By Will Hall, Message Editor
ALEXANDRIA – David Platt, president of the Southern Baptist Convention’s International Mission Board, shared that the overseas missions group had overspent its budget by $210 million since 2010, including $39 million in 2014, alone, dropping operating reserves to 4 months of funding, below the minimum 6 months amount advised by the SBC Executive Committee.
Consequently, he said, the IMB plans to reduce its workforce – field missionaries and staff – by 600-800 people.
During a conference call with reporters August 27 Platt laid out the situation in terms of a crisis of IMB’s own making.
“The challenge we’re addressing is that despite increased giving to the IMB over the last four years, for example, we have consistently spent more money than has been given to us each year,” Platt explained.
“What we realized,” he said, “is as we got into the budgeting process this year – even since the SBC—that not only did we have that $21 million shortfall in 2014, but we were also using global property sales to cover some of our expenses in 2014 that was to the tune of $18 million.
“So when you add those two numbers together you realize in total, in 2014, we were spending $39 million more than people were giving to us—and that was just one year,” he summarized.
Platt offered that IMB had been doing this “going back to 2010,” and the organization had covered the overspending by dipping into reserves as well as by selling global properties, adding “our organization has spent, combined, $210 million more than people have given to us.”
IMB spokesperson Wendy Norvelle subsequently explained to The Baptist Message that, in the past, IMB’s budgeting process included use of a formula that employed a four-year rolling average of revenues (monies received) to set its budget.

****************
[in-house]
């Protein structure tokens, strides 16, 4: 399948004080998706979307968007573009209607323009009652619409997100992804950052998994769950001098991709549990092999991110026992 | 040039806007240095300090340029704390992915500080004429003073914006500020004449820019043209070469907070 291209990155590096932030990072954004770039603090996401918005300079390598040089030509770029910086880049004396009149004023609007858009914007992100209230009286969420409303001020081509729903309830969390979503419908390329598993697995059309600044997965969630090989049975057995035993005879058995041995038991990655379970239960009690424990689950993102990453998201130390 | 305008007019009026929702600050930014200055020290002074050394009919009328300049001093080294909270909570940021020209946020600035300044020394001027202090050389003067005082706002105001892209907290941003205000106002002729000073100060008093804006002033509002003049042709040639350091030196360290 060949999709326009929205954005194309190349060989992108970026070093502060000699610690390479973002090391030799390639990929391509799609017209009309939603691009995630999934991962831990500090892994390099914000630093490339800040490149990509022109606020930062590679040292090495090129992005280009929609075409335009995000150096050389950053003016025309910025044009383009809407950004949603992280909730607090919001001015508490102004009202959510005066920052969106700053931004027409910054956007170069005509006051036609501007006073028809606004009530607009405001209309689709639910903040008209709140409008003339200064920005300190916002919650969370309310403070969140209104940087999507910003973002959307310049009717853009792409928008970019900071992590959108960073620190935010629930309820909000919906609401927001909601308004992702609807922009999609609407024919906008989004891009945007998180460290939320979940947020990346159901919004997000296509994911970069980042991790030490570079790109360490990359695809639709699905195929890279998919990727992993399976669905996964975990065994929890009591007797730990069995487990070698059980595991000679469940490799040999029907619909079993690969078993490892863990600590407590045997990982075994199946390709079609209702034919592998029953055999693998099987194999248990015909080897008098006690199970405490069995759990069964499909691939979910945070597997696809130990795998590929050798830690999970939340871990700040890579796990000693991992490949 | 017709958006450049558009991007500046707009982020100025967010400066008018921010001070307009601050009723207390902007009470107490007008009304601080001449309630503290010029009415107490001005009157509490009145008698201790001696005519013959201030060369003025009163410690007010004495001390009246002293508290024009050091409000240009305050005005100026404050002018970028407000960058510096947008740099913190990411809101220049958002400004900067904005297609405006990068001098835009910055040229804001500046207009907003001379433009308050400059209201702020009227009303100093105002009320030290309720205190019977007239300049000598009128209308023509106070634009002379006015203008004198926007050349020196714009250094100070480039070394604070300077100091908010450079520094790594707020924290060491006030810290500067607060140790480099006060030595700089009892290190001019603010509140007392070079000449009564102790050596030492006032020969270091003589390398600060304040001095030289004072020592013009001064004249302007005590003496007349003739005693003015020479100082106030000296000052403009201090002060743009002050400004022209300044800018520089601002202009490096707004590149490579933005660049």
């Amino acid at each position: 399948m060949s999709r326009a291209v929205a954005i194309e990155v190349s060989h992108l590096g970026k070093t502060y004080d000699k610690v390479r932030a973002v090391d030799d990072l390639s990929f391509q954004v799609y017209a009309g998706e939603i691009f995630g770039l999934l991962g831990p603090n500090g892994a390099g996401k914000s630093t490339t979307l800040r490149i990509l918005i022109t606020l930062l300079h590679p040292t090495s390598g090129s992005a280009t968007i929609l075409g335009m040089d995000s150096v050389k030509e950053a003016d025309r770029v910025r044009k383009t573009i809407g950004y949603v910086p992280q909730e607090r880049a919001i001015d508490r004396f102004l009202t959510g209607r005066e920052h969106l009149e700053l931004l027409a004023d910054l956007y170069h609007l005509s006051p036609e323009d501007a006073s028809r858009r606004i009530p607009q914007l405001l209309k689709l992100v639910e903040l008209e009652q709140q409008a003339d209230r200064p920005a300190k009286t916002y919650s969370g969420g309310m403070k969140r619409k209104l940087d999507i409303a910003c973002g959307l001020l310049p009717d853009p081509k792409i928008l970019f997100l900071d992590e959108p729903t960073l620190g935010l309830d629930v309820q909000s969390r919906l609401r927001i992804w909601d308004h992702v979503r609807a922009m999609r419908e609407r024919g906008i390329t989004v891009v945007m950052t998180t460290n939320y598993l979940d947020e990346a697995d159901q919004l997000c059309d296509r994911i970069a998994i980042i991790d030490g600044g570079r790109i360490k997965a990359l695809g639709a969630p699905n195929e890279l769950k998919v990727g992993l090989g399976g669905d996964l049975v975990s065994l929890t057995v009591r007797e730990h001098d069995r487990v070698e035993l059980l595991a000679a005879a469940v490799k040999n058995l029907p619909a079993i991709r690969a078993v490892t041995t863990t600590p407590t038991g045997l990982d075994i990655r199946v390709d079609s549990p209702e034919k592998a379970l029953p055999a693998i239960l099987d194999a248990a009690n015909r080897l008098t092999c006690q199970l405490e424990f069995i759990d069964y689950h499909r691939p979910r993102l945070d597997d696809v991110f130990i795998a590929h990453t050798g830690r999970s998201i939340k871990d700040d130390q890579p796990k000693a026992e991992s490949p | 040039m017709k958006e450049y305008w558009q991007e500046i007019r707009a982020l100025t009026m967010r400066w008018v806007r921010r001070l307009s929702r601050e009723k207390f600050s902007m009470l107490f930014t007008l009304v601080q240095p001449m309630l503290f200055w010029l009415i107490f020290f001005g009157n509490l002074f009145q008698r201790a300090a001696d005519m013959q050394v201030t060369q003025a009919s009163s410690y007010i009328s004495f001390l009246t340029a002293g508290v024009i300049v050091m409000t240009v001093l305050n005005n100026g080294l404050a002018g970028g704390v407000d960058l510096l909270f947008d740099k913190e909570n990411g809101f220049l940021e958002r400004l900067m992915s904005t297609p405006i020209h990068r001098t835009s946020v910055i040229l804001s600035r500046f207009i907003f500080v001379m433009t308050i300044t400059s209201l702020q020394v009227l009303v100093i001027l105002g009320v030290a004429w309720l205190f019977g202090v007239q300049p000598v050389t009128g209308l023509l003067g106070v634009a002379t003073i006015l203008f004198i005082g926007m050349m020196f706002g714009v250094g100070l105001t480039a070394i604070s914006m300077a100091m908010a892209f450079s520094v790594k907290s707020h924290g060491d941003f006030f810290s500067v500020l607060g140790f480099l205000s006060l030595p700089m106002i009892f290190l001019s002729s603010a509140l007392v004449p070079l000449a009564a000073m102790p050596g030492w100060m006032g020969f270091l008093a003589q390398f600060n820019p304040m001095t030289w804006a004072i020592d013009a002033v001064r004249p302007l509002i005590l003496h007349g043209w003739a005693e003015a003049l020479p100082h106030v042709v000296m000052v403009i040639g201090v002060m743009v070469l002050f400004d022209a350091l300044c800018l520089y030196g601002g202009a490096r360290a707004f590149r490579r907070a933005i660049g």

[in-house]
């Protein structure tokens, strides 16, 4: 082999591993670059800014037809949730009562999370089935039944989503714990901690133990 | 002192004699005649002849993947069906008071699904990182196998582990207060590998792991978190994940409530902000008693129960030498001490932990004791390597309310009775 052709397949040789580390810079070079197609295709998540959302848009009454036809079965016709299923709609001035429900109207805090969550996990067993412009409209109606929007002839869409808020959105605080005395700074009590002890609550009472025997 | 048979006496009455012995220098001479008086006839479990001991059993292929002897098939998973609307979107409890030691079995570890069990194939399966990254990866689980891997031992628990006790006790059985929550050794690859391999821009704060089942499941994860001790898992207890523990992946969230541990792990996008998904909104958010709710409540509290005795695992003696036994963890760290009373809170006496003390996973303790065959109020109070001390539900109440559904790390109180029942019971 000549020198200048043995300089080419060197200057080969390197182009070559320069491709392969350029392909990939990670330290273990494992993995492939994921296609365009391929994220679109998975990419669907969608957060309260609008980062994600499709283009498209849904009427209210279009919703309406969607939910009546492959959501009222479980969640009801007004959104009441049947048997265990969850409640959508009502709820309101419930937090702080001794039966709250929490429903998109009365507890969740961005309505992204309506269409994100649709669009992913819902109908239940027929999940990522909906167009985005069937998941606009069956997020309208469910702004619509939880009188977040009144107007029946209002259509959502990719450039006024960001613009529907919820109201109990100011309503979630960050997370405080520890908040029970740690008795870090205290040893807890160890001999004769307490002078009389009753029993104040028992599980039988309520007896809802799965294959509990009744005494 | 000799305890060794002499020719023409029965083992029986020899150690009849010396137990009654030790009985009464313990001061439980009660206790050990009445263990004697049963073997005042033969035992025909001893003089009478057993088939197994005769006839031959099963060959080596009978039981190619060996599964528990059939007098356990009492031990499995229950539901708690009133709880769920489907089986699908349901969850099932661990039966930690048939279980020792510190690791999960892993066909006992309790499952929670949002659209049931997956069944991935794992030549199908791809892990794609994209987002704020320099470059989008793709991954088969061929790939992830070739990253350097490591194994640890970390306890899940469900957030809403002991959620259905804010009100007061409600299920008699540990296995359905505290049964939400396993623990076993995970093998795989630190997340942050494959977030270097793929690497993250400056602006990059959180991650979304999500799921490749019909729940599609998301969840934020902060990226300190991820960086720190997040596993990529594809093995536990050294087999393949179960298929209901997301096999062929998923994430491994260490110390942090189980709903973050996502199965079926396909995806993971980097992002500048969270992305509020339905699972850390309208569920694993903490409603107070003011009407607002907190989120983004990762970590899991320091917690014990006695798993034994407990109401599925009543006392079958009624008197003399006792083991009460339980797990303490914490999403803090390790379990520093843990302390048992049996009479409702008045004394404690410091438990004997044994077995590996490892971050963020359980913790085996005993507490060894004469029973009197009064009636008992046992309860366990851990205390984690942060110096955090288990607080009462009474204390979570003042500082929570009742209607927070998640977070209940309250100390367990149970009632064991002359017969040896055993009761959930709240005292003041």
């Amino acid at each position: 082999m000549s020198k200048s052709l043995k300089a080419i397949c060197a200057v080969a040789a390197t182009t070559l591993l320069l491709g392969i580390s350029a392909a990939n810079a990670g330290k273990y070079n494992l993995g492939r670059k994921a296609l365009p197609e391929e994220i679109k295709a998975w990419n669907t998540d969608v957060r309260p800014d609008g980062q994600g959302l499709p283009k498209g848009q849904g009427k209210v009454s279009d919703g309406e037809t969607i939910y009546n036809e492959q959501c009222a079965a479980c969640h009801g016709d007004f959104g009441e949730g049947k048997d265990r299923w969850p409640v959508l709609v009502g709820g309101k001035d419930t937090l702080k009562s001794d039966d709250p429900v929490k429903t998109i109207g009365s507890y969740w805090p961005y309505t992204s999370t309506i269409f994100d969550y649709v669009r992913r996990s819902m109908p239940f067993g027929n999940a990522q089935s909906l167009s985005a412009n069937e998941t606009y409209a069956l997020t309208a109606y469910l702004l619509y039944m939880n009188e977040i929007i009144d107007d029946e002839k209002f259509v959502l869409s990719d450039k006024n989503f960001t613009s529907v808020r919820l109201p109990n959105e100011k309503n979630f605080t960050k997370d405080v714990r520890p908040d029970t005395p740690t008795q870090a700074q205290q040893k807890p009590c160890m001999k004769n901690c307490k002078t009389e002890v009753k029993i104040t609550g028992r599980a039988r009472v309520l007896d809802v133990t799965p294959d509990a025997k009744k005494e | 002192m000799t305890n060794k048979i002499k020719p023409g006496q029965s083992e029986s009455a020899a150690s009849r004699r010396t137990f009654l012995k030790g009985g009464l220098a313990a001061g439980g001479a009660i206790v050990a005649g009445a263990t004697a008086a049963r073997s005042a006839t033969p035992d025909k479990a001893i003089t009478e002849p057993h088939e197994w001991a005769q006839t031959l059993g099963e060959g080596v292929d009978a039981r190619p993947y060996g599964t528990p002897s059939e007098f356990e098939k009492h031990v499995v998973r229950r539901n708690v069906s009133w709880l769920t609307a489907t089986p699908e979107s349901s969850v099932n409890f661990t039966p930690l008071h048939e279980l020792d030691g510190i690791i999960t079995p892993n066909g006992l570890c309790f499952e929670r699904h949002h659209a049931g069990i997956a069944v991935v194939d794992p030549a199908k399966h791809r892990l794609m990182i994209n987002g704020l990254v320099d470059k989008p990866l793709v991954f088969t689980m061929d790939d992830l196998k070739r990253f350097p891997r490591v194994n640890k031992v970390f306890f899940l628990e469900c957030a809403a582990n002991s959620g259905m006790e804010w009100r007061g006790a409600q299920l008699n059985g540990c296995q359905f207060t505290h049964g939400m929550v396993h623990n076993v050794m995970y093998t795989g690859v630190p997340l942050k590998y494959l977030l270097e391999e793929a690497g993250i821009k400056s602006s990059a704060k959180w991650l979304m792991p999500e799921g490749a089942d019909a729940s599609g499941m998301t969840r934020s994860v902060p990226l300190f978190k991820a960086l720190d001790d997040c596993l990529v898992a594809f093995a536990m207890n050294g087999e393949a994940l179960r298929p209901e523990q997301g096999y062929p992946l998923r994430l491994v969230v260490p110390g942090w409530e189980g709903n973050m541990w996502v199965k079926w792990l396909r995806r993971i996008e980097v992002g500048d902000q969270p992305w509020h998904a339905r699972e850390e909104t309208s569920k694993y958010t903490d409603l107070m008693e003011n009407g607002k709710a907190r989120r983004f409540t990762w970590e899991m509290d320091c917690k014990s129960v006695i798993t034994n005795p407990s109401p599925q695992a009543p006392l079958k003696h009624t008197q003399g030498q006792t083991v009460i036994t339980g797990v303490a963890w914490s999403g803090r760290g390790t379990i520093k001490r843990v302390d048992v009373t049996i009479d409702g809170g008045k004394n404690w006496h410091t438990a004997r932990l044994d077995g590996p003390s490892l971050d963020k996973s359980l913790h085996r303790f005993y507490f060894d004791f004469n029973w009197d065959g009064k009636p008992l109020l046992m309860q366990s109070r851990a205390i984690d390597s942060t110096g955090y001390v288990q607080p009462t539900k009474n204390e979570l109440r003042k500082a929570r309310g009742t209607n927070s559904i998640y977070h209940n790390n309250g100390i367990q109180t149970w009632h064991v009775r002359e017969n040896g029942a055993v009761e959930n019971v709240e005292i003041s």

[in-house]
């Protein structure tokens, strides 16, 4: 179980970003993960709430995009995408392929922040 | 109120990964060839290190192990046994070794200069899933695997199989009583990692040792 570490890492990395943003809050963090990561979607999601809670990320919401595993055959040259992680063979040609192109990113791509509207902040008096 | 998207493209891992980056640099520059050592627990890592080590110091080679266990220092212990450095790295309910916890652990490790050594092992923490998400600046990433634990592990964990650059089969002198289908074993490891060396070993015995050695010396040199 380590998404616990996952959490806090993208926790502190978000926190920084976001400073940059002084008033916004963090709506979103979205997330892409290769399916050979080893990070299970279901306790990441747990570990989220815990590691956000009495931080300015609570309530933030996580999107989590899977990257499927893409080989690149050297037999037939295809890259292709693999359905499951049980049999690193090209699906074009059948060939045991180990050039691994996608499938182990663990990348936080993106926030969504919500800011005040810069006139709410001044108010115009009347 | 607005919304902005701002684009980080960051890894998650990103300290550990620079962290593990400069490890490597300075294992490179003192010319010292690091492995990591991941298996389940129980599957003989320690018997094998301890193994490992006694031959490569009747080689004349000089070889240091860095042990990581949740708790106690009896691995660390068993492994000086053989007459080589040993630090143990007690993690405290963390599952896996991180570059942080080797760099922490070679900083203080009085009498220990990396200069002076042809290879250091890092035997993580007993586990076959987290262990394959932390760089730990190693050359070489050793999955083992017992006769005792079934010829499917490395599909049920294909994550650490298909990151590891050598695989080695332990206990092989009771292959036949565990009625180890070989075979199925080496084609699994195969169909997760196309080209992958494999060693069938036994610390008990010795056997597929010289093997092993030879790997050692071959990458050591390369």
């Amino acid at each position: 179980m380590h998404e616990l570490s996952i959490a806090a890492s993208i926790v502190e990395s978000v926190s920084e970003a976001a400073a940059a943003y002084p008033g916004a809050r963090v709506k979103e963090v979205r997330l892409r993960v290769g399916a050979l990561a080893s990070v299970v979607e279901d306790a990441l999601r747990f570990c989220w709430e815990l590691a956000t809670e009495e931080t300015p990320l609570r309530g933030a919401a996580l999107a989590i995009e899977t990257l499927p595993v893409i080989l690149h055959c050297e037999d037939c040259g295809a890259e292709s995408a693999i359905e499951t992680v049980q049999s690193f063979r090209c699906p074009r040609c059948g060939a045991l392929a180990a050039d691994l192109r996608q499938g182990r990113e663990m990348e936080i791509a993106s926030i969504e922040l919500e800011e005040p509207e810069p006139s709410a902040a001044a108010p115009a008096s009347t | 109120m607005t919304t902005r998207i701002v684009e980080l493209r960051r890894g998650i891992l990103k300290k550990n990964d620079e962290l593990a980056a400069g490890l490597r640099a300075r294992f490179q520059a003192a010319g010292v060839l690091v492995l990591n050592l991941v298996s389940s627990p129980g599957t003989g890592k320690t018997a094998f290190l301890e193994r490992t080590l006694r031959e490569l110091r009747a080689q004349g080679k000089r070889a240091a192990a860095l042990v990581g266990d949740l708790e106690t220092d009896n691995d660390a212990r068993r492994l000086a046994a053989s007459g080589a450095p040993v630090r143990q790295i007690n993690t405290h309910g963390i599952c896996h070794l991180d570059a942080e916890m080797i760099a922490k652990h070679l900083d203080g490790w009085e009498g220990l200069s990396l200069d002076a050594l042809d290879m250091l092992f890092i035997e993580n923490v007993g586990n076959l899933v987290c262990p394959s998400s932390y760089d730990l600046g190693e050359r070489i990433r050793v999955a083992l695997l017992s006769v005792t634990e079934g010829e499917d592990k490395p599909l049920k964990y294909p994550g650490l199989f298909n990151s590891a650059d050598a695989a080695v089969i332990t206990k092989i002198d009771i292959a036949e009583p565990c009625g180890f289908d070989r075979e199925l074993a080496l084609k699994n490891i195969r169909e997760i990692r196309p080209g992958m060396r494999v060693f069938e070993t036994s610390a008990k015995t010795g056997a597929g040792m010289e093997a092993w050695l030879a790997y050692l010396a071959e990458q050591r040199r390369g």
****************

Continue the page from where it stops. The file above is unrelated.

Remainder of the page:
The IMB used the Lottie Moon Christmas Offering goal to set its total budget (i.e. split between the operating budget and capital budget), and the four-year rolling average was used to determine how much of the goal would be applied to planning the operating budget. Any remainder of the goal not used to construct the operating budget was used in creating the capital budget.
Then in 2014 and 2015, the SBC entity changed its process to include the entire $175 million goal in putting together just its operating budget.
She also said IMB trustees have approved use of reserves in the past to cover one-time contingencies such as technology upgrades, or special meetings, and similar emergent needs, but not to pay for normal operating expenses.
Norvelle later told The Baptist Message the overspending was not a surprise to IMB leaders but had been a deliberate process to draw down the funding that was available in contingency reserves.
EXTRA CASH, BUT MORE EXPENSE
According to data IMB provided, although it did not reach its goal of $175 million from 2010-2014, it did see an accumulation of more than $20.5 million during 2011-2014 above what churches and individuals had contributed in 2010.
Despite these gains, IMB’s hopeful forecasting from 2010-2014 resulted in a net shortfall of $105,659,443, which contributed to a total of $210 million of overspending since 2010.
Consequently, even selling off global properties worth almost $197 million, the IMB had to draw down its operating reserves to less than $213 million at the end of 2014 – representing a balance of only 4 months of budgeted expenses because some of that amount is restricted (e.g. endowments and global missionary capital fund).
Year LMCO Goal Actual Gifts Compared to 2010 Difference from LMCO goal
2010 $175 million $145,662,925 ————— – $29,337,075
2011 $175 million $146,828,116 + $1,165,191 – $28,171,884
2012 $175 million $149,276,304 + $3,613,379 – $25,723,696
2013 $175 million $154,057,852 + $8,394,927 – $20,942,148
2014 $175 million $153,002,394 + $7,339,469 – $21,997,606